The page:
these Islands. " 

The identification of " Eburn " with " Haburn" of 
Kingston seems complete. Brookhaven in 1685-6; 
Williamsburgh, Va., 1688-1695: Jamaica, W. I., 1695. 
Kingston in 1704 and the Isles of Shoals, 1704-6. 

The editor of Olde ULSTER would add a para- 
graph or two to the above paper. Chaplain Roswell 
Randall Hoes, U. S. N., read a paper before the New 
York State Historical Association in Kingston Sep- 
tember 12th, 191 1, upon "The Old Dutch Church of 
Kingston." This paper has been copyrighted and 
published in the proceedings o£ the association for that 

Olde Ulster 

year. In this paper he places the Rev. Samuel Eburne 
in Brookhaven in 1685. ^ n *688 he was in Bruton 
Parish, Williamsburg, Virginia. Thence he went to 
Jamaica. He is next found in the Isles of Shoals. On 
the 25th day of October, 1705 he wrote, " I pformed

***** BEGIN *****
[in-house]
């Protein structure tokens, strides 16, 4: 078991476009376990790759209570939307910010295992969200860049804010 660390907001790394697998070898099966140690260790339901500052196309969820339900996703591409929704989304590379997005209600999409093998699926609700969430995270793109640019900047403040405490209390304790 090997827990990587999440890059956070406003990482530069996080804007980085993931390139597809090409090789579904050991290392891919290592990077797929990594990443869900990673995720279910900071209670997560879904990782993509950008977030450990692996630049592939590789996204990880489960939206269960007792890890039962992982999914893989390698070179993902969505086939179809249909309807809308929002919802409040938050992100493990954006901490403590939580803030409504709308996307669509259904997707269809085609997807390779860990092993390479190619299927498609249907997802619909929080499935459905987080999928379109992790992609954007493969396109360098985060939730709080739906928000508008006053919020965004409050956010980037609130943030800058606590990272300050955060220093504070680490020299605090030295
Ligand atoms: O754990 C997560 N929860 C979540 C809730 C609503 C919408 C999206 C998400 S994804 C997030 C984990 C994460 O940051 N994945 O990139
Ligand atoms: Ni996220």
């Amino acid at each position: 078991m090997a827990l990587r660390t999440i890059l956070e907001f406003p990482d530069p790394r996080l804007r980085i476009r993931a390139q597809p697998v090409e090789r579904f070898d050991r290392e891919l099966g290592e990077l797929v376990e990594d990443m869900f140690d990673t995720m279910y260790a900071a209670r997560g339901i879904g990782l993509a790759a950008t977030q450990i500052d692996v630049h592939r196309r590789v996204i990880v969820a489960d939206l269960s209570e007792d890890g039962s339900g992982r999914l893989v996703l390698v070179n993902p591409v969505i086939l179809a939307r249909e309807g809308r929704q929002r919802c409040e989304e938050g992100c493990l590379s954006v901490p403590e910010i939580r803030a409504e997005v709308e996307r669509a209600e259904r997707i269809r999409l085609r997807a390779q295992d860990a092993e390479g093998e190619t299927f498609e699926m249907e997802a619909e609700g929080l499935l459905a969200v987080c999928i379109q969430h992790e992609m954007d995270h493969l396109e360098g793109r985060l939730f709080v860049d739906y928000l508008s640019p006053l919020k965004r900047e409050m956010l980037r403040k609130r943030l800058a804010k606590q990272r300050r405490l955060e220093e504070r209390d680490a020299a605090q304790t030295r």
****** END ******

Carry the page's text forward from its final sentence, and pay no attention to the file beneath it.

my Ministerial Function in that place three years 
& Six months." From the Isles of Shoals he came to 
Kingston about the latter part of April, 1704. On 
October 25th, 1705, he wrote to the Society for the 
Propagation of the Gospel that he was " Minister of 
Kingstown ; " and when the Reverend Henricus Beys 
reached Kingston in March, 1706, he found Mr. Eburne 
still there and wrote thus concerning him: " After I 
had been at Esopus a short time I spoke occasionally 
with the English preacher who had been sent there 
and foisted on the congregation, although there were 
not six English families in the place." 

1 Ecclesiastical Records of the State of New 

York,. Vol. III., pp. 1562-63. 

2 Eccles. Rec. N. Y. p. 1574. 

3 Dix, History of Trinity Church. Vol. I., p. 56.